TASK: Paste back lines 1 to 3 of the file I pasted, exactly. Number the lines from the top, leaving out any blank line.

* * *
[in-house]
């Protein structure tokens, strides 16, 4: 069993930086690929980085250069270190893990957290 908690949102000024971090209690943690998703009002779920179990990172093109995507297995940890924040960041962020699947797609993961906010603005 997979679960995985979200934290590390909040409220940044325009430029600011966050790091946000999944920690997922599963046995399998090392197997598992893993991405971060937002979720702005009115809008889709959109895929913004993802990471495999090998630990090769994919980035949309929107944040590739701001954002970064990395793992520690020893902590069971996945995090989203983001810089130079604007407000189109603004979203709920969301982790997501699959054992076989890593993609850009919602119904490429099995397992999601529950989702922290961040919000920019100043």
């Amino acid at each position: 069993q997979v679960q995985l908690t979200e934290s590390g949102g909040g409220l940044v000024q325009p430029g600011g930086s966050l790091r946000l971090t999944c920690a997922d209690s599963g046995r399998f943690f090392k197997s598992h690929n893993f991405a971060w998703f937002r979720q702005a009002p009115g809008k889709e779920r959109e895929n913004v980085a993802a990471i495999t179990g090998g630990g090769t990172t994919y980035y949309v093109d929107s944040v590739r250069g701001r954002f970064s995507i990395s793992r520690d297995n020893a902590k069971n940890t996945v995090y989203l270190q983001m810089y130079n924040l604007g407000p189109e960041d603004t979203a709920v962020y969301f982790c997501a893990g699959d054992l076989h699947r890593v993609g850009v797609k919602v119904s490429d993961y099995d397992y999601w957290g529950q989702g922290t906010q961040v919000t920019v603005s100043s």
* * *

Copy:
[in-house]
């Protein structure tokens, strides 16, 4: 069993930086690929980085250069270190893990957290 908690949102000024971090209690943690998703009002779920179990990172093109995507297995940890924040960041962020699947797609993961906010603005 997979679960995985979200934290590390909040409220940044325009430029600011966050790091946000999944920690997922599963046995399998090392197997598992893993991405971060937002979720702005009115809008889709959109895929913004993802990471495999090998630990090769994919980035949309929107944040590739701001954002970064990395793992520690020893902590069971996945995090989203983001810089130079604007407000189109603004979203709920969301982790997501699959054992076989890593993609850009919602119904490429099995397992999601529950989702922290961040919000920019100043």
């Amino acid at each position: 069993q997979v679960q995985l908690t979200e934290s590390g949102g909040g409220l940044v000024q325009p430029g600011g930086s966050l790091r946000l971090t999944c920690a997922d209690s599963g046995r399998f943690f090392k197997s598992h690929n893993f991405a971060w998703f937002r979720q702005a009002p009115g809008k889709e779920r959109e895929n913004v980085a993802a990471i495999t179990g090998g630990g090769t990172t994919y980035y949309v093109d929107s944040v590739r250069g701001r954002f970064s995507i990395s793992r520690d297995n020893a902590k069971n940890t996945v995090y989203l270190q983001m810089y130079n924040l604007g407000p189109e960041d603004t979203a709920v962020y969301f982790c997501a893990g699959d054992l076989h699947r890593v993609g850009v797609k919602v119904s490429d993961y099995d397992y999601w957290g529950q989702g922290t906010q961040v919000t920019v603005s100043s």